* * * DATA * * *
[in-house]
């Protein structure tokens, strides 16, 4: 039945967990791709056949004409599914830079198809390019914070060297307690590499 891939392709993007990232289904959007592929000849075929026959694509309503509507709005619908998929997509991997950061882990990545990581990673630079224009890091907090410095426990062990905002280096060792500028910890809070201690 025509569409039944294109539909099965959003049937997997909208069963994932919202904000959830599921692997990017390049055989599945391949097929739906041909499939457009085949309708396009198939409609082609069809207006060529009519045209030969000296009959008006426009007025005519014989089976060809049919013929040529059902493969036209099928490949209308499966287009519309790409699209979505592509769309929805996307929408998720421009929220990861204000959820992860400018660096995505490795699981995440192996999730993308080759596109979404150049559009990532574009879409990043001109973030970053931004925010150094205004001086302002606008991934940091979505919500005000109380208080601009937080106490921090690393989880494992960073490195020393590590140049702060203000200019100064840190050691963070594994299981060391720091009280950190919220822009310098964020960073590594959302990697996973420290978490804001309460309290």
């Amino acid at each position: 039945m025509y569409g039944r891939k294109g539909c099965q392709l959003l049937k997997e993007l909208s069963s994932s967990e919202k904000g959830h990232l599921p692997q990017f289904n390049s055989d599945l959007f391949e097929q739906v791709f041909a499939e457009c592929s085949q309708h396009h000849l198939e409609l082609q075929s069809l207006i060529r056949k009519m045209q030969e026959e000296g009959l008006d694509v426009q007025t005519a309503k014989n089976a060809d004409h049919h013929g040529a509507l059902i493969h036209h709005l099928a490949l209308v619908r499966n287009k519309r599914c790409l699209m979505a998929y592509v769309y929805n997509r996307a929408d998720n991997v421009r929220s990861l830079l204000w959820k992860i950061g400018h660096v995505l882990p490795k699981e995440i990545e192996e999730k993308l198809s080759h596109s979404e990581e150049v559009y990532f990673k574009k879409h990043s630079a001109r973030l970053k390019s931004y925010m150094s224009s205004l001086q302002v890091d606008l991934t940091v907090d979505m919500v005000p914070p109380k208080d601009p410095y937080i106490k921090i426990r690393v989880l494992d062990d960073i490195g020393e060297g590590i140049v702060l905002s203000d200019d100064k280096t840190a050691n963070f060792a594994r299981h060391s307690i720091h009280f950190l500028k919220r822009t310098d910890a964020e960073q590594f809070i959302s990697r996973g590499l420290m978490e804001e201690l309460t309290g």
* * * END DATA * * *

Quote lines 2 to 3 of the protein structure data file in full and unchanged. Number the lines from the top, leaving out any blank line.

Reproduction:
């Protein structure tokens, strides 16, 4: 039945967990791709056949004409599914830079198809390019914070060297307690590499 891939392709993007990232289904959007592929000849075929026959694509309503509507709005619908998929997509991997950061882990990545990581990673630079224009890091907090410095426990062990905002280096060792500028910890809070201690 025509569409039944294109539909099965959003049937997997909208069963994932919202904000959830599921692997990017390049055989599945391949097929739906041909499939457009085949309708396009198939409609082609069809207006060529009519045209030969000296009959008006426009007025005519014989089976060809049919013929040529059902493969036209099928490949209308499966287009519309790409699209979505592509769309929805996307929408998720421009929220990861204000959820992860400018660096995505490795699981995440192996999730993308080759596109979404150049559009990532574009879409990043001109973030970053931004925010150094205004001086302002606008991934940091979505919500005000109380208080601009937080106490921090690393989880494992960073490195020393590590140049702060203000200019100064840190050691963070594994299981060391720091009280950190919220822009310098964020960073590594959302990697996973420290978490804001309460309290």
């Amino acid at each position: 039945m025509y569409g039944r891939k294109g539909c099965q392709l959003l049937k997997e993007l909208s069963s994932s967990e919202k904000g959830h990232l599921p692997q990017f289904n390049s055989d599945l959007f391949e097929q739906v791709f041909a499939e457009c592929s085949q309708h396009h000849l198939e409609l082609q075929s069809l207006i060529r056949k009519m045209q030969e026959e000296g009959l008006d694509v426009q007025t005519a309503k014989n089976a060809d004409h049919h013929g040529a509507l059902i493969h036209h709005l099928a490949l209308v619908r499966n287009k519309r599914c790409l699209m979505a998929y592509v769309y929805n997509r996307a929408d998720n991997v421009r929220s990861l830079l204000w959820k992860i950061g400018h660096v995505l882990p490795k699981e995440i990545e192996e999730k993308l198809s080759h596109s979404e990581e150049v559009y990532f990673k574009k879409h990043s630079a001109r973030l970053k390019s931004y925010m150094s224009s205004l001086q302002v890091d606008l991934t940091v907090d979505m919500v005000p914070p109380k208080d601009p410095y937080i106490k921090i426990r690393v989880l494992d062990d960073i490195g020393e060297g590590i140049v702060l905002s203000d200019d100064k280096t840190a050691n963070f060792a594994r299981h060391s307690i720091h009280f950190l500028k919220r822009t310098d910890a964020e960073q590594f809070i959302s990697r996973g590499l420290m978490e804001e201690l309460t309290g």